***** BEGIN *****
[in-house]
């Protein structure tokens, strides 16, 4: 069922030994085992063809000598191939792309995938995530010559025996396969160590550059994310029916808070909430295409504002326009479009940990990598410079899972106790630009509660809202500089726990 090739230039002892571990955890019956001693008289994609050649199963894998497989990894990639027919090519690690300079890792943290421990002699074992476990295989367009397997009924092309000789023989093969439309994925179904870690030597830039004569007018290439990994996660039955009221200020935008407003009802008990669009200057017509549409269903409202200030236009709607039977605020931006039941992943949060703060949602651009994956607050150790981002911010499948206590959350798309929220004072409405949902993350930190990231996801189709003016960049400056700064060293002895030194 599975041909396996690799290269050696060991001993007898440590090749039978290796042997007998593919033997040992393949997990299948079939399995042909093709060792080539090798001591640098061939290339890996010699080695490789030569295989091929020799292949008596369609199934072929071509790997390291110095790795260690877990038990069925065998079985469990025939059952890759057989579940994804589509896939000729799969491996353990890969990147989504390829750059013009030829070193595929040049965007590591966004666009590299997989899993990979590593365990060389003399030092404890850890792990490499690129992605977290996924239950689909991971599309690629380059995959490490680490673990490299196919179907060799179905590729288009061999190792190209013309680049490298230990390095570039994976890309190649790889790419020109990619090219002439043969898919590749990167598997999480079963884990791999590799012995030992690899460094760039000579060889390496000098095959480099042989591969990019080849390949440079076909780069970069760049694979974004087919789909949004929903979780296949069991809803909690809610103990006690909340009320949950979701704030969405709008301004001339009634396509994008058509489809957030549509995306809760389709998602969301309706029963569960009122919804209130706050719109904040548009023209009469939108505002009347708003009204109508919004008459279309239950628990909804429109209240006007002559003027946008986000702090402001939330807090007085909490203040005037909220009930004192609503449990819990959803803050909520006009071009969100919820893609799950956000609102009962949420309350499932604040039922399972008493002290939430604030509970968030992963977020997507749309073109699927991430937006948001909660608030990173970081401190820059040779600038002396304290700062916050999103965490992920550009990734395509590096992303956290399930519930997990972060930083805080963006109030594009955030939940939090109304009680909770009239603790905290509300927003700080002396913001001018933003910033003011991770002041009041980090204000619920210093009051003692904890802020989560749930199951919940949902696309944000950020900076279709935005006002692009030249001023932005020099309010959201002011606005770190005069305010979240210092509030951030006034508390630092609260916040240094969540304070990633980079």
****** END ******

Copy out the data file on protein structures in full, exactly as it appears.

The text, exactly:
[in-house]
């Protein structure tokens, strides 16, 4: 069922030994085992063809000598191939792309995938995530010559025996396969160590550059994310029916808070909430295409504002326009479009940990990598410079899972106790630009509660809202500089726990 090739230039002892571990955890019956001693008289994609050649199963894998497989990894990639027919090519690690300079890792943290421990002699074992476990295989367009397997009924092309000789023989093969439309994925179904870690030597830039004569007018290439990994996660039955009221200020935008407003009802008990669009200057017509549409269903409202200030236009709607039977605020931006039941992943949060703060949602651009994956607050150790981002911010499948206590959350798309929220004072409405949902993350930190990231996801189709003016960049400056700064060293002895030194 599975041909396996690799290269050696060991001993007898440590090749039978290796042997007998593919033997040992393949997990299948079939399995042909093709060792080539090798001591640098061939290339890996010699080695490789030569295989091929020799292949008596369609199934072929071509790997390291110095790795260690877990038990069925065998079985469990025939059952890759057989579940994804589509896939000729799969491996353990890969990147989504390829750059013009030829070193595929040049965007590591966004666009590299997989899993990979590593365990060389003399030092404890850890792990490499690129992605977290996924239950689909991971599309690629380059995959490490680490673990490299196919179907060799179905590729288009061999190792190209013309680049490298230990390095570039994976890309190649790889790419020109990619090219002439043969898919590749990167598997999480079963884990791999590799012995030992690899460094760039000579060889390496000098095959480099042989591969990019080849390949440079076909780069970069760049694979974004087919789909949004929903979780296949069991809803909690809610103990006690909340009320949950979701704030969405709008301004001339009634396509994008058509489809957030549509995306809760389709998602969301309706029963569960009122919804209130706050719109904040548009023209009469939108505002009347708003009204109508919004008459279309239950628990909804429109209240006007002559003027946008986000702090402001939330807090007085909490203040005037909220009930004192609503449990819990959803803050909520006009071009969100919820893609799950956000609102009962949420309350499932604040039922399972008493002290939430604030509970968030992963977020997507749309073109699927991430937006948001909660608030990173970081401190820059040779600038002396304290700062916050999103965490992920550009990734395509590096992303956290399930519930997990972060930083805080963006109030594009955030939940939090109304009680909770009239603790905290509300927003700080002396913001001018933003910033003011991770002041009041980090204000619920210093009051003692904890802020989560749930199951919940949902696309944000950020900076279709935005006002692009030249001023932005020099309010959201002011606005770190005069305010979240210092509030951030006034508390630092609260916040240094969540304070990633980079």